I will admit, I was nervous. This twenty minute interview would have a long lasting effect on the rest of my life. Not something to be taken lightly.
I prepared as best I could, but in these situations most things work best when they happen spontaneously. “Don’t over-think it,” I reminded myself as I sat down in the faded, used-to-be-orange-and-green striped chair across a well organised desk from a large woman in an equally faded green uniform.
My interviewer rattled off the prerequisite yes/no questions like a friendly Gatling gun. Thankfully my answers corresponded with the one’s I’d given earlier in the written part of the interview.
She walked behind me and tinkered with some odd smelling machinery, took some rather personal measurements, and sat back down again.
With one be-ringed hand she handed over a booklet full of detailed instructions, asked me if I had any questions then bade me farewell and pointed me in the direction of the main exit doors.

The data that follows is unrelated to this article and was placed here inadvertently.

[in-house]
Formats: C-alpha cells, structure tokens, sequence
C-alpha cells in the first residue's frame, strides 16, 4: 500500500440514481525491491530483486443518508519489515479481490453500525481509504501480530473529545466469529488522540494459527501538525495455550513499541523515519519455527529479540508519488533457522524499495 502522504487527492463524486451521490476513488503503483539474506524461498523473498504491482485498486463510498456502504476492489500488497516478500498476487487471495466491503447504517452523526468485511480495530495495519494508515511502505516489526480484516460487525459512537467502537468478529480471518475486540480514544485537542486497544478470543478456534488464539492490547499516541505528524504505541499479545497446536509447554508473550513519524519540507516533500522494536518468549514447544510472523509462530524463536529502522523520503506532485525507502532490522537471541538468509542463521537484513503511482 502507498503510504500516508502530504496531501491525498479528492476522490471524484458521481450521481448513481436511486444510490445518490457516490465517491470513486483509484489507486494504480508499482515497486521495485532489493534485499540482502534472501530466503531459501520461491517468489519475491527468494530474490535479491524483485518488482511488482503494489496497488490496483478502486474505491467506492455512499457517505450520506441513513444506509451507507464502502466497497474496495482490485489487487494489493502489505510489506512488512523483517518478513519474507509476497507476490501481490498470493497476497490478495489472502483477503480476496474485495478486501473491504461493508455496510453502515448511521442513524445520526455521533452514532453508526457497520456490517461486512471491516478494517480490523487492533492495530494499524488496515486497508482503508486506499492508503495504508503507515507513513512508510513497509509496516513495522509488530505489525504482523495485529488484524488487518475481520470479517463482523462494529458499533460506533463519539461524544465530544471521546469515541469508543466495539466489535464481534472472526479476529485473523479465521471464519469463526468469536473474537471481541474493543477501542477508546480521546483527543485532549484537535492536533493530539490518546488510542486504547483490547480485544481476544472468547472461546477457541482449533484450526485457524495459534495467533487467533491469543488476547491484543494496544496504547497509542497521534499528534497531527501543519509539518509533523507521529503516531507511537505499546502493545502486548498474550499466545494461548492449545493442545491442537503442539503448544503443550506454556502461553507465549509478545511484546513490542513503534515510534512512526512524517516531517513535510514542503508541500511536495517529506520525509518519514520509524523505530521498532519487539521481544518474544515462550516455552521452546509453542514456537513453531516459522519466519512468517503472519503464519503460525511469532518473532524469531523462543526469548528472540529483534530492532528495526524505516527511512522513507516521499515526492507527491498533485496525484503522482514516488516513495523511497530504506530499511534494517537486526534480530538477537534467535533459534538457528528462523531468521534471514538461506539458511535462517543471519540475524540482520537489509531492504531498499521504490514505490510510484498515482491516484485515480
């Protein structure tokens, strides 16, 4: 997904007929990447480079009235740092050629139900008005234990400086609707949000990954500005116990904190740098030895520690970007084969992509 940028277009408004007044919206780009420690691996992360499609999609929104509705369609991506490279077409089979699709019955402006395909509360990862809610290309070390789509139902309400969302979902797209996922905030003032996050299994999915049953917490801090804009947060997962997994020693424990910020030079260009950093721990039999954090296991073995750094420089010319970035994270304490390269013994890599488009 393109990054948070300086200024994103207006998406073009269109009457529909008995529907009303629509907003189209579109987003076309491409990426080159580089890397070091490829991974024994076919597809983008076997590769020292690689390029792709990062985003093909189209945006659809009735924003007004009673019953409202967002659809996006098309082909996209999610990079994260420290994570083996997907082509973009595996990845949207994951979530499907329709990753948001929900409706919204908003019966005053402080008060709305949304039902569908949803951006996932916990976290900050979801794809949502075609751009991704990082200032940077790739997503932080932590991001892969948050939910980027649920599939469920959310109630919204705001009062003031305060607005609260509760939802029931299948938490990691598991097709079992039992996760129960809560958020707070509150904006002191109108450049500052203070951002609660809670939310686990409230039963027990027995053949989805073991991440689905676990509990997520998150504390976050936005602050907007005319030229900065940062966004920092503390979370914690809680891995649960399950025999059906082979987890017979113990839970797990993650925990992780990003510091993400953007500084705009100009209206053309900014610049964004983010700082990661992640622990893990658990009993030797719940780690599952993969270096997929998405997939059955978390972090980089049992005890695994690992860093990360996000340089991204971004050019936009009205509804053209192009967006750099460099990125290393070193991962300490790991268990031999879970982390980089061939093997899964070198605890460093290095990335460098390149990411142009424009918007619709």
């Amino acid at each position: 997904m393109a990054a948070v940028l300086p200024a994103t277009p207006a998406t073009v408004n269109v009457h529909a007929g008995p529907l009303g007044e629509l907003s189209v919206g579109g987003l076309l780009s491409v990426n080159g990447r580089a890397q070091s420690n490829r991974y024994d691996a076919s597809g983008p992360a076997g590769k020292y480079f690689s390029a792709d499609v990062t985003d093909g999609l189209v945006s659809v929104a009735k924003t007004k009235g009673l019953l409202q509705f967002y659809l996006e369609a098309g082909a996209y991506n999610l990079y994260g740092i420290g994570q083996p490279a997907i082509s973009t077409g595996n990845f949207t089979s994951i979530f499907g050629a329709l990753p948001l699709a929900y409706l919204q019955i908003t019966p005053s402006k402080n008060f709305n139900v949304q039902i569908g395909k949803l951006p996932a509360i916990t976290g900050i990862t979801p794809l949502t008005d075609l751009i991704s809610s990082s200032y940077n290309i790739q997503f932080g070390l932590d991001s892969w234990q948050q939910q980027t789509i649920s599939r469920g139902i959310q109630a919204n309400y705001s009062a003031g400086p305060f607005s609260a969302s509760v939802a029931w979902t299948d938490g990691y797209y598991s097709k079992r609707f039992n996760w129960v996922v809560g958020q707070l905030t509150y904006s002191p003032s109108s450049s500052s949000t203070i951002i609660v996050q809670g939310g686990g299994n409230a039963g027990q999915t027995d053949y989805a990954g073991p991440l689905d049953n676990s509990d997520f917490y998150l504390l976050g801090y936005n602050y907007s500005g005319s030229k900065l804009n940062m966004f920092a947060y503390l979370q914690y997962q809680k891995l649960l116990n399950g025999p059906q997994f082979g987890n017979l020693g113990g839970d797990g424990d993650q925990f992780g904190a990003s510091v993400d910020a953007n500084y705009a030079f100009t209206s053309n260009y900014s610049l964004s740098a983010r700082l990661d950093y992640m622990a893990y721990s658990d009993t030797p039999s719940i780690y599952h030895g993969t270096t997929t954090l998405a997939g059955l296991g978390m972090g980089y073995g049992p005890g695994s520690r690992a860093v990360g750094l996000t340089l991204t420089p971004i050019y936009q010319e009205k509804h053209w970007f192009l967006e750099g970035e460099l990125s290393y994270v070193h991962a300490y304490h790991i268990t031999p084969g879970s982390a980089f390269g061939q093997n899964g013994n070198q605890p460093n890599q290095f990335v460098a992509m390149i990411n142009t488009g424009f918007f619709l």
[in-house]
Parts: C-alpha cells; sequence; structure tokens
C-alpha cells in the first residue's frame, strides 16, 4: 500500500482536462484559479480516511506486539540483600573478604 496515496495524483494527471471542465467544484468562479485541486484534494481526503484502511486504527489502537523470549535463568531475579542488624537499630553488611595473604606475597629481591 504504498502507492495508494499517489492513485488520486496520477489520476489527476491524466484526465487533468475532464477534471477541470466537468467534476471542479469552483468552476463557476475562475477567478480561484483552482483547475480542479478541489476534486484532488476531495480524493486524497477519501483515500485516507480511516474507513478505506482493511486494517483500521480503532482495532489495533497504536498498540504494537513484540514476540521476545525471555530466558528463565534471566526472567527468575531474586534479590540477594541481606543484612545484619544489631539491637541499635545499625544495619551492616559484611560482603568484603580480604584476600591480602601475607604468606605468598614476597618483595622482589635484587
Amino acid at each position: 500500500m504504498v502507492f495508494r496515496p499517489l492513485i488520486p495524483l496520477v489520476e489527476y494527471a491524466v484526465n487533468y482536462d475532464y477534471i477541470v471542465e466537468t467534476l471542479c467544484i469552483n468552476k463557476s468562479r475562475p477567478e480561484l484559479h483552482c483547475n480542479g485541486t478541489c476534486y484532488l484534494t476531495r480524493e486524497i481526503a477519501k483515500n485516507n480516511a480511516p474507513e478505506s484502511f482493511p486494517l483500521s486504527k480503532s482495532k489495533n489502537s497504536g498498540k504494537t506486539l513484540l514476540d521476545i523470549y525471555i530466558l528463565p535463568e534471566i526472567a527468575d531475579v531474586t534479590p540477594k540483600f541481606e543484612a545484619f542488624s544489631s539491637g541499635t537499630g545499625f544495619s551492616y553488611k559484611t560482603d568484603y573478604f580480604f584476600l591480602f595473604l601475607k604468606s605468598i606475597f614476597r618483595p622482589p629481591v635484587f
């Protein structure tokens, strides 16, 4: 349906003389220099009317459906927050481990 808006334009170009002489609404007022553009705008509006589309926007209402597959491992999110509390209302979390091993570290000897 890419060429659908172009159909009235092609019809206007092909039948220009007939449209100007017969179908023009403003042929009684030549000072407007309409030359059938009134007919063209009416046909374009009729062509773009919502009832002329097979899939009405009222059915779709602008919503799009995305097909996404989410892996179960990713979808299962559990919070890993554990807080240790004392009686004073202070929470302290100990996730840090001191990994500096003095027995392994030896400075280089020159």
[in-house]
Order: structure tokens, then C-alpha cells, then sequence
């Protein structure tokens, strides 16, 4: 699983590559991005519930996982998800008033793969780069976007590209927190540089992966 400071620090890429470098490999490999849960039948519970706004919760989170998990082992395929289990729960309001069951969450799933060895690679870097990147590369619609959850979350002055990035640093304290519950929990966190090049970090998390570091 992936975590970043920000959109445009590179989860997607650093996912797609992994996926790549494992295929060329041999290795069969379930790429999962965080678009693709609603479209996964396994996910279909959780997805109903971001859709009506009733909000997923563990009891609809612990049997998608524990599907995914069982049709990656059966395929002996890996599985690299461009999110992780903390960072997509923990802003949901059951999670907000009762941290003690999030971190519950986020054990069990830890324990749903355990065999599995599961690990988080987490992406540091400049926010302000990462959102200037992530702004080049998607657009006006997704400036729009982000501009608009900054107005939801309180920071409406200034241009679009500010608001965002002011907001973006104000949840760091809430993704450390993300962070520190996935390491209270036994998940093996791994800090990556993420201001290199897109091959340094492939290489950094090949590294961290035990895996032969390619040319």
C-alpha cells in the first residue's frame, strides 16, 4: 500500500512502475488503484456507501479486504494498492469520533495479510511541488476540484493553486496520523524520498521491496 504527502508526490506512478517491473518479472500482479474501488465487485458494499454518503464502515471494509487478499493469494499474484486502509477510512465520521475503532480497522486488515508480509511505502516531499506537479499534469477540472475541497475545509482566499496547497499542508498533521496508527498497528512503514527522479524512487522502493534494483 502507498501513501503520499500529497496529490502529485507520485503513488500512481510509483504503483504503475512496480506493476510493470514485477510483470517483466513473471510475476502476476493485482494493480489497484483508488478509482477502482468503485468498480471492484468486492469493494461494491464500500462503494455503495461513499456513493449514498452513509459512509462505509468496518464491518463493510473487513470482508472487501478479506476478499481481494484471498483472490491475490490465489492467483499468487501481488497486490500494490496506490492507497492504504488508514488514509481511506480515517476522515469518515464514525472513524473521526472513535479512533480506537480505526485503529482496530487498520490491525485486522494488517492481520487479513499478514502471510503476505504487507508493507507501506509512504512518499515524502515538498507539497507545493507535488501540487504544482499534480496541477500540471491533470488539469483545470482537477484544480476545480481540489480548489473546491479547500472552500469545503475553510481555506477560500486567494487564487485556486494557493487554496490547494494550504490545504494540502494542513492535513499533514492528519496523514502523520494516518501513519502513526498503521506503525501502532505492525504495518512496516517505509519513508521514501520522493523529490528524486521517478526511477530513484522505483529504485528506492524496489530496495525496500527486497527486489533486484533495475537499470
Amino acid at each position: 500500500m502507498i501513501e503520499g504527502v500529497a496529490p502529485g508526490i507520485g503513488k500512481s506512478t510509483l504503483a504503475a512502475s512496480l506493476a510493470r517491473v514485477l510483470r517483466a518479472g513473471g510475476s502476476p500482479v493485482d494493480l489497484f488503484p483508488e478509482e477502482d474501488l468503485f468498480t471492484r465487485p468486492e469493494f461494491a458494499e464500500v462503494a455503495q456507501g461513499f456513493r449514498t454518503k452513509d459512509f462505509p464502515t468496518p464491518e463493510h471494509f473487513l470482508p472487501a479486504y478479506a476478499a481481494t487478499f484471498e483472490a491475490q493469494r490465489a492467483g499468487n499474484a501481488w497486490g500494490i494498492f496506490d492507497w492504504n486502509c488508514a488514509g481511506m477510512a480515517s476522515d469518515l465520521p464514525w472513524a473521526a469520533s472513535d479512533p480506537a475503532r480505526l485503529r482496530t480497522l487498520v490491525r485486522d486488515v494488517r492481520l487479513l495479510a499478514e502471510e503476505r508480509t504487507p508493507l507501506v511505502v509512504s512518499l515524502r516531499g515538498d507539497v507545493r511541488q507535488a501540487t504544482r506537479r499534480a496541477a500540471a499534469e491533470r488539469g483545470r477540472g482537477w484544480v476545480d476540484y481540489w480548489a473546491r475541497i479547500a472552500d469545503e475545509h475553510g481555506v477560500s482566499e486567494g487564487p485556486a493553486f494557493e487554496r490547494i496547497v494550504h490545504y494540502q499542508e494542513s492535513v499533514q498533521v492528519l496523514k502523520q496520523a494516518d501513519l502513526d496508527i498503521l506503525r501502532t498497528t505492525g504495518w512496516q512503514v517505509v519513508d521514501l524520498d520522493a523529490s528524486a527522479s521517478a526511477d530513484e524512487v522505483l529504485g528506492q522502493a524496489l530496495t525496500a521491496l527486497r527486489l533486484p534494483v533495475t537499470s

I blinked away my moment of disorientation and waited for my brain to reconnect and remind me where I’d parked my car. Before I drove away, I paused for another moment, of reflection this time.
I knew I’d aced the questions at my pre-op surgical interview at the hospital, but like all interviewees, I did wonder if I got the job!
“The very first requirement in a hospital is that it should do the sick no harm” – Florence Nightingale, 1820-1910, social reformer and founder of modern nursing